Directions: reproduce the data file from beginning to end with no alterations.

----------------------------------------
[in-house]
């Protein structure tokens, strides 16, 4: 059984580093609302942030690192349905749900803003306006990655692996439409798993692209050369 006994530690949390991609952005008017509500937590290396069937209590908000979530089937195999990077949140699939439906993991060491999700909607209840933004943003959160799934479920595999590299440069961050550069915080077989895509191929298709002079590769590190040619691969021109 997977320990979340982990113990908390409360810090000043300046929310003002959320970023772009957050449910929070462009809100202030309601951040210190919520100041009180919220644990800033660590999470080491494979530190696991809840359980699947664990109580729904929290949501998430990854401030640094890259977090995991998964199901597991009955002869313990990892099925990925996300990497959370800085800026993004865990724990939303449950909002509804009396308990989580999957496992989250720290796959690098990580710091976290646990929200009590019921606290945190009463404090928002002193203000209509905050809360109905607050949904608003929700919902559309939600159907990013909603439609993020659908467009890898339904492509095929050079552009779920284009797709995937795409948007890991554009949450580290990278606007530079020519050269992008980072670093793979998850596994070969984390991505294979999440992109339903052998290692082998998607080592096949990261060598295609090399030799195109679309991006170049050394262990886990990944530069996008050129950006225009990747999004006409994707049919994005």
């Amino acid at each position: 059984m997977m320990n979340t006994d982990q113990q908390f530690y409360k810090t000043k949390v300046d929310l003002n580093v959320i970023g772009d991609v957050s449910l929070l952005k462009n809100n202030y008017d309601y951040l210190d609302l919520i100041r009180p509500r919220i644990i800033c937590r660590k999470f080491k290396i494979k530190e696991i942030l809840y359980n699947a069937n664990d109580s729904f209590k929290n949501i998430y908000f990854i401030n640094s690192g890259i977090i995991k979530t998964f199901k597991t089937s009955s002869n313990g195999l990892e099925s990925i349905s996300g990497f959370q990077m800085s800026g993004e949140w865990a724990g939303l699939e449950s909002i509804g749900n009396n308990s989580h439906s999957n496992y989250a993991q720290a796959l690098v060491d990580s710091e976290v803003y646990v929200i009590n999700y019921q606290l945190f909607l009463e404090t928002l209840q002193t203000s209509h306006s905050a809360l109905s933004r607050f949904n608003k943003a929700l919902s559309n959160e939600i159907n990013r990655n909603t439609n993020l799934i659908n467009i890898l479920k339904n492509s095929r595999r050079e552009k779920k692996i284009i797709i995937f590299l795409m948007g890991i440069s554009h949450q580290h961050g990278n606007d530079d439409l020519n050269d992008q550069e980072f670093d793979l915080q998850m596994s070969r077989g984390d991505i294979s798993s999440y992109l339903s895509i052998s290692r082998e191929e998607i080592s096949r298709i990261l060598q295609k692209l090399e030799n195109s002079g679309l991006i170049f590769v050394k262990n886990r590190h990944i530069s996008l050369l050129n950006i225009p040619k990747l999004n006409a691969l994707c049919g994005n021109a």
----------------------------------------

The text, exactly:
[in-house]
């Protein structure tokens, strides 16, 4: 059984580093609302942030690192349905749900803003306006990655692996439409798993692209050369 006994530690949390991609952005008017509500937590290396069937209590908000979530089937195999990077949140699939439906993991060491999700909607209840933004943003959160799934479920595999590299440069961050550069915080077989895509191929298709002079590769590190040619691969021109 997977320990979340982990113990908390409360810090000043300046929310003002959320970023772009957050449910929070462009809100202030309601951040210190919520100041009180919220644990800033660590999470080491494979530190696991809840359980699947664990109580729904929290949501998430990854401030640094890259977090995991998964199901597991009955002869313990990892099925990925996300990497959370800085800026993004865990724990939303449950909002509804009396308990989580999957496992989250720290796959690098990580710091976290646990929200009590019921606290945190009463404090928002002193203000209509905050809360109905607050949904608003929700919902559309939600159907990013909603439609993020659908467009890898339904492509095929050079552009779920284009797709995937795409948007890991554009949450580290990278606007530079020519050269992008980072670093793979998850596994070969984390991505294979999440992109339903052998290692082998998607080592096949990261060598295609090399030799195109679309991006170049050394262990886990990944530069996008050129950006225009990747999004006409994707049919994005």
């Amino acid at each position: 059984m997977m320990n979340t006994d982990q113990q908390f530690y409360k810090t000043k949390v300046d929310l003002n580093v959320i970023g772009d991609v957050s449910l929070l952005k462009n809100n202030y008017d309601y951040l210190d609302l919520i100041r009180p509500r919220i644990i800033c937590r660590k999470f080491k290396i494979k530190e696991i942030l809840y359980n699947a069937n664990d109580s729904f209590k929290n949501i998430y908000f990854i401030n640094s690192g890259i977090i995991k979530t998964f199901k597991t089937s009955s002869n313990g195999l990892e099925s990925i349905s996300g990497f959370q990077m800085s800026g993004e949140w865990a724990g939303l699939e449950s909002i509804g749900n009396n308990s989580h439906s999957n496992y989250a993991q720290a796959l690098v060491d990580s710091e976290v803003y646990v929200i009590n999700y019921q606290l945190f909607l009463e404090t928002l209840q002193t203000s209509h306006s905050a809360l109905s933004r607050f949904n608003k943003a929700l919902s559309n959160e939600i159907n990013r990655n909603t439609n993020l799934i659908n467009i890898l479920k339904n492509s095929r595999r050079e552009k779920k692996i284009i797709i995937f590299l795409m948007g890991i440069s554009h949450q580290h961050g990278n606007d530079d439409l020519n050269d992008q550069e980072f670093d793979l915080q998850m596994s070969r077989g984390d991505i294979s798993s999440y992109l339903s895509i052998s290692r082998e191929e998607i080592s096949r298709i990261l060598q295609k692209l090399e030799n195109s002079g679309l991006i170049f590769v050394k262990n886990r590190h990944i530069s996008l050369l050129n950006i225009p040619k990747l999004n006409a691969l994707c049919g994005n021109a």